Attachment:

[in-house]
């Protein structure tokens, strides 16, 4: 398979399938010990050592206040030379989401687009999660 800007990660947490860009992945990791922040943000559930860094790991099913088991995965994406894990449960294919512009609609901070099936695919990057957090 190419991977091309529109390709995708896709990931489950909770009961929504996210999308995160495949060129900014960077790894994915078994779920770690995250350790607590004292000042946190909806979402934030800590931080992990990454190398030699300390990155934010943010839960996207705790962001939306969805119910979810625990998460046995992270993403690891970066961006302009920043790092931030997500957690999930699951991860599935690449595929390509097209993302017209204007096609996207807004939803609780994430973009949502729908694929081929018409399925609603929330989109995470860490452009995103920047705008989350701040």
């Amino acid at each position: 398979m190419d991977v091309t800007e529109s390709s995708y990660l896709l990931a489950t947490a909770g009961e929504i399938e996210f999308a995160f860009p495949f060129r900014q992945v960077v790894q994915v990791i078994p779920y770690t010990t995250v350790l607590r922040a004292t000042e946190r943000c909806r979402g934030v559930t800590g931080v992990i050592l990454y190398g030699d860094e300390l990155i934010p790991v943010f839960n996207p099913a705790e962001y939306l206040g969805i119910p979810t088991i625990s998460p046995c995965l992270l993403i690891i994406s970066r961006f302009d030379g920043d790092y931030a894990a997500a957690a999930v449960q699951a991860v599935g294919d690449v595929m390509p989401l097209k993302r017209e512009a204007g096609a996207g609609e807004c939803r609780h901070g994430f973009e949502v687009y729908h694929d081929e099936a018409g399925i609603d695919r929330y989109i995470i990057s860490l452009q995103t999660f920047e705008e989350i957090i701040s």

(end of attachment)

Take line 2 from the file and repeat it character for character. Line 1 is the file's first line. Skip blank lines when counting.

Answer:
């Protein structure tokens, strides 16, 4: 398979399938010990050592206040030379989401687009999660 800007990660947490860009992945990791922040943000559930860094790991099913088991995965994406894990449960294919512009609609901070099936695919990057957090 190419991977091309529109390709995708896709990931489950909770009961929504996210999308995160495949060129900014960077790894994915078994779920770690995250350790607590004292000042946190909806979402934030800590931080992990990454190398030699300390990155934010943010839960996207705790962001939306969805119910979810625990998460046995992270993403690891970066961006302009920043790092931030997500957690999930699951991860599935690449595929390509097209993302017209204007096609996207807004939803609780994430973009949502729908694929081929018409399925609603929330989109995470860490452009995103920047705008989350701040």